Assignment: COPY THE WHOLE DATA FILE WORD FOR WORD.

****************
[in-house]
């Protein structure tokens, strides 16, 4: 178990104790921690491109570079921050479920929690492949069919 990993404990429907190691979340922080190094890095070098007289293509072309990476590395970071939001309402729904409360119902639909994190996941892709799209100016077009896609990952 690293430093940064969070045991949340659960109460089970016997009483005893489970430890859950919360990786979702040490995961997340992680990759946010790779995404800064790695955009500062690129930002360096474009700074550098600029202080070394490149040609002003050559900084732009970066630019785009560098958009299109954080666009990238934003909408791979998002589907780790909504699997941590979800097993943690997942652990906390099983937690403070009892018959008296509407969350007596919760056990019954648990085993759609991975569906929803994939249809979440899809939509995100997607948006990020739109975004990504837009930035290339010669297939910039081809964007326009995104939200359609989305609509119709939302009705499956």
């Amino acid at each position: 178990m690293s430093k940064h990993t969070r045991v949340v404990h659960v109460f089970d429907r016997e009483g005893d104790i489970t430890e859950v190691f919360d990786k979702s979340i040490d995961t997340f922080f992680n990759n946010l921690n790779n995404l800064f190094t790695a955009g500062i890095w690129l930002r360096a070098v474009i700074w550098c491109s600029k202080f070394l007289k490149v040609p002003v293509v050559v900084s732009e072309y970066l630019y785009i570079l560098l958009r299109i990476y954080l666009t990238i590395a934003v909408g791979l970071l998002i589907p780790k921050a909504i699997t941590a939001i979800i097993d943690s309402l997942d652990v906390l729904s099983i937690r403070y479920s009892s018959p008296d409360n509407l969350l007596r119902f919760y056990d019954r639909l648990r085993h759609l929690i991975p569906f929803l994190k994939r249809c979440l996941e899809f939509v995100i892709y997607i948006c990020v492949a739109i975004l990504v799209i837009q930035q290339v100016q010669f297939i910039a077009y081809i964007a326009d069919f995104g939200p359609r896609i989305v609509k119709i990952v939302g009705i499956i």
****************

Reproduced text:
[in-house]
């Protein structure tokens, strides 16, 4: 178990104790921690491109570079921050479920929690492949069919 990993404990429907190691979340922080190094890095070098007289293509072309990476590395970071939001309402729904409360119902639909994190996941892709799209100016077009896609990952 690293430093940064969070045991949340659960109460089970016997009483005893489970430890859950919360990786979702040490995961997340992680990759946010790779995404800064790695955009500062690129930002360096474009700074550098600029202080070394490149040609002003050559900084732009970066630019785009560098958009299109954080666009990238934003909408791979998002589907780790909504699997941590979800097993943690997942652990906390099983937690403070009892018959008296509407969350007596919760056990019954648990085993759609991975569906929803994939249809979440899809939509995100997607948006990020739109975004990504837009930035290339010669297939910039081809964007326009995104939200359609989305609509119709939302009705499956």
């Amino acid at each position: 178990m690293s430093k940064h990993t969070r045991v949340v404990h659960v109460f089970d429907r016997e009483g005893d104790i489970t430890e859950v190691f919360d990786k979702s979340i040490d995961t997340f922080f992680n990759n946010l921690n790779n995404l800064f190094t790695a955009g500062i890095w690129l930002r360096a070098v474009i700074w550098c491109s600029k202080f070394l007289k490149v040609p002003v293509v050559v900084s732009e072309y970066l630019y785009i570079l560098l958009r299109i990476y954080l666009t990238i590395a934003v909408g791979l970071l998002i589907p780790k921050a909504i699997t941590a939001i979800i097993d943690s309402l997942d652990v906390l729904s099983i937690r403070y479920s009892s018959p008296d409360n509407l969350l007596r119902f919760y056990d019954r639909l648990r085993h759609l929690i991975p569906f929803l994190k994939r249809c979440l996941e899809f939509v995100i892709y997607i948006c990020v492949a739109i975004l990504v799209i837009q930035q290339v100016q010669f297939i910039a077009y081809i964007a326009d069919f995104g939200p359609r896609i989305v609509k119709i990952v939302g009705i499956i």